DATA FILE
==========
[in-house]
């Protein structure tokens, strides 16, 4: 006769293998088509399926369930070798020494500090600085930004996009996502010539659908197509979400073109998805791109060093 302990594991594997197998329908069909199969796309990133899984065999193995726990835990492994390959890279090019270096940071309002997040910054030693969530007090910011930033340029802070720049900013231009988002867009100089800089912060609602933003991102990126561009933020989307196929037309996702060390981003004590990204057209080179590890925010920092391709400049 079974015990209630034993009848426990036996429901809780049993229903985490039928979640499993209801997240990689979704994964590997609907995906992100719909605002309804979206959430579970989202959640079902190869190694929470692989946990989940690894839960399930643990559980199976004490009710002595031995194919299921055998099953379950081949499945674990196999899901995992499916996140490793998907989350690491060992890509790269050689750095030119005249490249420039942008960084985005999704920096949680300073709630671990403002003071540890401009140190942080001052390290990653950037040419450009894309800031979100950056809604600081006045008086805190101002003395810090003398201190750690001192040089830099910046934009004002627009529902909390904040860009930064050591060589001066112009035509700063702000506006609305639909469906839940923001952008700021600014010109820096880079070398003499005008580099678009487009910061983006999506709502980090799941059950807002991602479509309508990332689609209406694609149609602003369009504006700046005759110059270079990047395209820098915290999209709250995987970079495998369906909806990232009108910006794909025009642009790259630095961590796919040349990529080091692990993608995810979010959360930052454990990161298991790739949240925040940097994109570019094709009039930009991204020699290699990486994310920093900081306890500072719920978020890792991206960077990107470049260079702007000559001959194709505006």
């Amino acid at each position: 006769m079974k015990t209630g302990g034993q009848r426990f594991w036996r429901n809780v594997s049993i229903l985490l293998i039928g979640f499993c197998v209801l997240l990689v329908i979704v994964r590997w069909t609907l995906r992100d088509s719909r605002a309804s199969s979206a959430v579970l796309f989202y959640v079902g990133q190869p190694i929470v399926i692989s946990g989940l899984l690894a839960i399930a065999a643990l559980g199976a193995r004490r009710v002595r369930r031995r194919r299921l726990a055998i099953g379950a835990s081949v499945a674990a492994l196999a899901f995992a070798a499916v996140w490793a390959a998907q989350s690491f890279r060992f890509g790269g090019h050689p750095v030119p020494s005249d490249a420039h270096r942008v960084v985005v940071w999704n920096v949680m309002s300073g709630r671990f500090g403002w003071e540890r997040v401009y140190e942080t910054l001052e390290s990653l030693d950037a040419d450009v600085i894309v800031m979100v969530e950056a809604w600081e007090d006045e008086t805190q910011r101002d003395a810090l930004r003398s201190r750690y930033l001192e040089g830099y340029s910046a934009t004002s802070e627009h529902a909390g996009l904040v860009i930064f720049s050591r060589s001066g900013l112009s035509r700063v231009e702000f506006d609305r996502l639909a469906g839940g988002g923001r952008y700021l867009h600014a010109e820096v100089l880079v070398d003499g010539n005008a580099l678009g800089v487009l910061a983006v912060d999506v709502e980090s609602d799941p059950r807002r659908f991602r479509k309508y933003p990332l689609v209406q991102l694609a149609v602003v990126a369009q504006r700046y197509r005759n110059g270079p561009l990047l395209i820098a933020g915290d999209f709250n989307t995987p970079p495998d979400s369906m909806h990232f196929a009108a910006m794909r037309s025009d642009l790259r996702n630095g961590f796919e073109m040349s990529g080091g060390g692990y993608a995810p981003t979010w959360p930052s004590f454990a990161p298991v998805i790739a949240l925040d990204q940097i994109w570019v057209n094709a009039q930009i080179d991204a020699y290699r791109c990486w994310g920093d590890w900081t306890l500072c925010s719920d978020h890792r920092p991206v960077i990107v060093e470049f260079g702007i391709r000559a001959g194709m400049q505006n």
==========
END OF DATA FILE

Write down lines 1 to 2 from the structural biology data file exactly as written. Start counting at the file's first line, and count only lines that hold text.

[in-house]
């Protein structure tokens, strides 16, 4: 006769293998088509399926369930070798020494500090600085930004996009996502010539659908197509979400073109998805791109060093 302990594991594997197998329908069909199969796309990133899984065999193995726990835990492994390959890279090019270096940071309002997040910054030693969530007090910011930033340029802070720049900013231009988002867009100089800089912060609602933003991102990126561009933020989307196929037309996702060390981003004590990204057209080179590890925010920092391709400049 079974015990209630034993009848426990036996429901809780049993229903985490039928979640499993209801997240990689979704994964590997609907995906992100719909605002309804979206959430579970989202959640079902190869190694929470692989946990989940690894839960399930643990559980199976004490009710002595031995194919299921055998099953379950081949499945674990196999899901995992499916996140490793998907989350690491060992890509790269050689750095030119005249490249420039942008960084985005999704920096949680300073709630671990403002003071540890401009140190942080001052390290990653950037040419450009894309800031979100950056809604600081006045008086805190101002003395810090003398201190750690001192040089830099910046934009004002627009529902909390904040860009930064050591060589001066112009035509700063702000506006609305639909469906839940923001952008700021600014010109820096880079070398003499005008580099678009487009910061983006999506709502980090799941059950807002991602479509309508990332689609209406694609149609602003369009504006700046005759110059270079990047395209820098915290999209709250995987970079495998369906909806990232009108910006794909025009642009790259630095961590796919040349990529080091692990993608995810979010959360930052454990990161298991790739949240925040940097994109570019094709009039930009991204020699290699990486994310920093900081306890500072719920978020890792991206960077990107470049260079702007000559001959194709505006």